WHAT DOES A BLANK DISTRIBUTION MAP MEAN?
Carolina mosquitofern (Azolla caroliniana), photo by Brian Klnkenberg
Blank distribution maps may occur periodically in E-Flora for one of five reasons.
- 1) We may not yet have distribution data for the species, subspecies or variety from any data provider. Sometimes this is because species discovery in the province is very recent and, while the name has been added to the flora, we may not have received an updated database with associated location information.
- 2) Nomenclatural changes are constantly being made to species in the North American and BC flora. This can mean that we list a species and provide a map on E-Flora, but the databases themselves may not yet reflect name changes.
- 3) Sometimes, while we may know that a taxon is present in the province but was previously overlooked or mis-identified, the herbarium specimens in some herbaria may not yet have been corrected, and the databases provided to us may not reflect current knowledge. This means that no distribution dot will appear until the data provider updates their specimen identification and those updates are provided to us.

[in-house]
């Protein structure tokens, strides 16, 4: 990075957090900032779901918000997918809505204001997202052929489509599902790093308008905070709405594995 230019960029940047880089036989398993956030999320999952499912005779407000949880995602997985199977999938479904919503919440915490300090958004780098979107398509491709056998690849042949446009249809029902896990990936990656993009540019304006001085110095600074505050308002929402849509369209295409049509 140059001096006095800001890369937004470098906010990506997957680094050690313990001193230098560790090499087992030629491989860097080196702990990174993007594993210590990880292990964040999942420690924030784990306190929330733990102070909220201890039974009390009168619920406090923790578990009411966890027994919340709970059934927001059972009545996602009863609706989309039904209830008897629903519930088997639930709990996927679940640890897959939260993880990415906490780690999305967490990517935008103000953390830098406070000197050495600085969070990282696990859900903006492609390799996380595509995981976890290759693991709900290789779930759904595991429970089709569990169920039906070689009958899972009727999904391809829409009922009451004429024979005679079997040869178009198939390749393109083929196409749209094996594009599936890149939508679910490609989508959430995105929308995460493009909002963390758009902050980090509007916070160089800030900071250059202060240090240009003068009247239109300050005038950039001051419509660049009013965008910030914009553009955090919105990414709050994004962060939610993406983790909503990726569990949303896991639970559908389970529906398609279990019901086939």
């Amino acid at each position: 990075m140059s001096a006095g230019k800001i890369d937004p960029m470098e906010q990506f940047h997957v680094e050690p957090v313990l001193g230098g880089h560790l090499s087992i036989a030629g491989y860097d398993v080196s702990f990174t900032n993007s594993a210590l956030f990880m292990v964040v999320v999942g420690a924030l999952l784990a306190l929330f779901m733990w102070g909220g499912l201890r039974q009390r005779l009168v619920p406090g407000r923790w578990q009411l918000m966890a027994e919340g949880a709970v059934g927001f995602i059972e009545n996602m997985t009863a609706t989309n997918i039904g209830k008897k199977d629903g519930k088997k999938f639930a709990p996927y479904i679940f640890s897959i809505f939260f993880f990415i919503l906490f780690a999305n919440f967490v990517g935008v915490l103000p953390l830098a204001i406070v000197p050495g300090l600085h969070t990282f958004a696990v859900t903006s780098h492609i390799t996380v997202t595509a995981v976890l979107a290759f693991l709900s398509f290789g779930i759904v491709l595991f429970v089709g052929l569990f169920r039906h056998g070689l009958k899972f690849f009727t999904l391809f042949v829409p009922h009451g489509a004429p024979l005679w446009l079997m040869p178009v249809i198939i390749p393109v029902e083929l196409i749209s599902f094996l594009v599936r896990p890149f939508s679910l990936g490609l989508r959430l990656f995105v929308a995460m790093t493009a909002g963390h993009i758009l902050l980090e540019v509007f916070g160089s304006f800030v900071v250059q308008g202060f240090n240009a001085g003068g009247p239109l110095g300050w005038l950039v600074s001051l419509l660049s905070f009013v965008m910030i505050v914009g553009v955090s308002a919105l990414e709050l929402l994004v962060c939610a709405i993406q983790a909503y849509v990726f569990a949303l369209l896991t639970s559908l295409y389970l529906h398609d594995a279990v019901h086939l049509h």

- 4) One common cause of missing distribution dots is lack of precise locality information. While we may know a species occurs in BC because there is a specimen, sometimes older specimens lack precise coordinates to map. Until this precise information is added to the specimen/database, the record cannot be mapped.
- 5) Sometimes our data providers have not yet entered data for a family or genus of plants in their databases. For example, the UBC Herbarium has not yet completed data entry for all plant families. This could mean that there may not be dots to map at this point.
Recommended citation: Author, date, page title. In: Klinkenberg, Brian. (Editor) 2013. E-Flora BC: Electronic Atlas of the Flora of British Columbia [eflora.bc.ca]. Lab for Advanced Spatial Analysis, Department of Geography, University of British Columbia, Vancouver. [Date Accessed]
E-Flora BC: An initiative of the Spatial Data Lab, Department of Geography UBC, and the UBC Herbarium.
© Copyright 2013 E-Flora BC.